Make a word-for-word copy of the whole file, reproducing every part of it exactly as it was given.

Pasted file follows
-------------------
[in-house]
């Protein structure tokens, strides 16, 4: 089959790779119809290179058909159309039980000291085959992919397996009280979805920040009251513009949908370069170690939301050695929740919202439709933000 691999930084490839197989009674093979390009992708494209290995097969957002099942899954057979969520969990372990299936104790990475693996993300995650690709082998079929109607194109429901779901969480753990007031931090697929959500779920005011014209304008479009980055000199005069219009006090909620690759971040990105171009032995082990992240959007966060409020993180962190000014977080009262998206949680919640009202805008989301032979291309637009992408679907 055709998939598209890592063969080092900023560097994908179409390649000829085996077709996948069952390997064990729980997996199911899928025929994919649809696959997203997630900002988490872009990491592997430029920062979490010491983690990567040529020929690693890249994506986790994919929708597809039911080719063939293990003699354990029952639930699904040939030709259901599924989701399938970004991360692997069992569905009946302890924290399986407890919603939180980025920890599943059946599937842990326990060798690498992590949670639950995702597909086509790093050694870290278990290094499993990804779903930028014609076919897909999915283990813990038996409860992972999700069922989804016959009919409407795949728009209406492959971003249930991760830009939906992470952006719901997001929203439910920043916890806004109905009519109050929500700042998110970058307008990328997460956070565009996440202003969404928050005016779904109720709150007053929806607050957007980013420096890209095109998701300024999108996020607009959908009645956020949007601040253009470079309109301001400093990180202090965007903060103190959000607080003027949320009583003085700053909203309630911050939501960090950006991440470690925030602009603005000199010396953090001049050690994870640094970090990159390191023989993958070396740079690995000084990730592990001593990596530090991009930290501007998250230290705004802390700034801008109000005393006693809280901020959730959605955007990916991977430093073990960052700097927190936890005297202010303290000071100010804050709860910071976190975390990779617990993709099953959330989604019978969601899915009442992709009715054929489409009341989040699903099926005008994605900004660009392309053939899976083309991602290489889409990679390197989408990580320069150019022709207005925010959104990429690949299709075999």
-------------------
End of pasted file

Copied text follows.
[in-house]
């Protein structure tokens, strides 16, 4: 089959790779119809290179058909159309039980000291085959992919397996009280979805920040009251513009949908370069170690939301050695929740919202439709933000 691999930084490839197989009674093979390009992708494209290995097969957002099942899954057979969520969990372990299936104790990475693996993300995650690709082998079929109607194109429901779901969480753990007031931090697929959500779920005011014209304008479009980055000199005069219009006090909620690759971040990105171009032995082990992240959007966060409020993180962190000014977080009262998206949680919640009202805008989301032979291309637009992408679907 055709998939598209890592063969080092900023560097994908179409390649000829085996077709996948069952390997064990729980997996199911899928025929994919649809696959997203997630900002988490872009990491592997430029920062979490010491983690990567040529020929690693890249994506986790994919929708597809039911080719063939293990003699354990029952639930699904040939030709259901599924989701399938970004991360692997069992569905009946302890924290399986407890919603939180980025920890599943059946599937842990326990060798690498992590949670639950995702597909086509790093050694870290278990290094499993990804779903930028014609076919897909999915283990813990038996409860992972999700069922989804016959009919409407795949728009209406492959971003249930991760830009939906992470952006719901997001929203439910920043916890806004109905009519109050929500700042998110970058307008990328997460956070565009996440202003969404928050005016779904109720709150007053929806607050957007980013420096890209095109998701300024999108996020607009959908009645956020949007601040253009470079309109301001400093990180202090965007903060103190959000607080003027949320009583003085700053909203309630911050939501960090950006991440470690925030602009603005000199010396953090001049050690994870640094970090990159390191023989993958070396740079690995000084990730592990001593990596530090991009930290501007998250230290705004802390700034801008109000005393006693809280901020959730959605955007990916991977430093073990960052700097927190936890005297202010303290000071100010804050709860910071976190975390990779617990993709099953959330989604019978969601899915009442992709009715054929489409009341989040699903099926005008994605900004660009392309053939899976083309991602290489889409990679390197989408990580320069150019022709207005925010959104990429690949299709075999």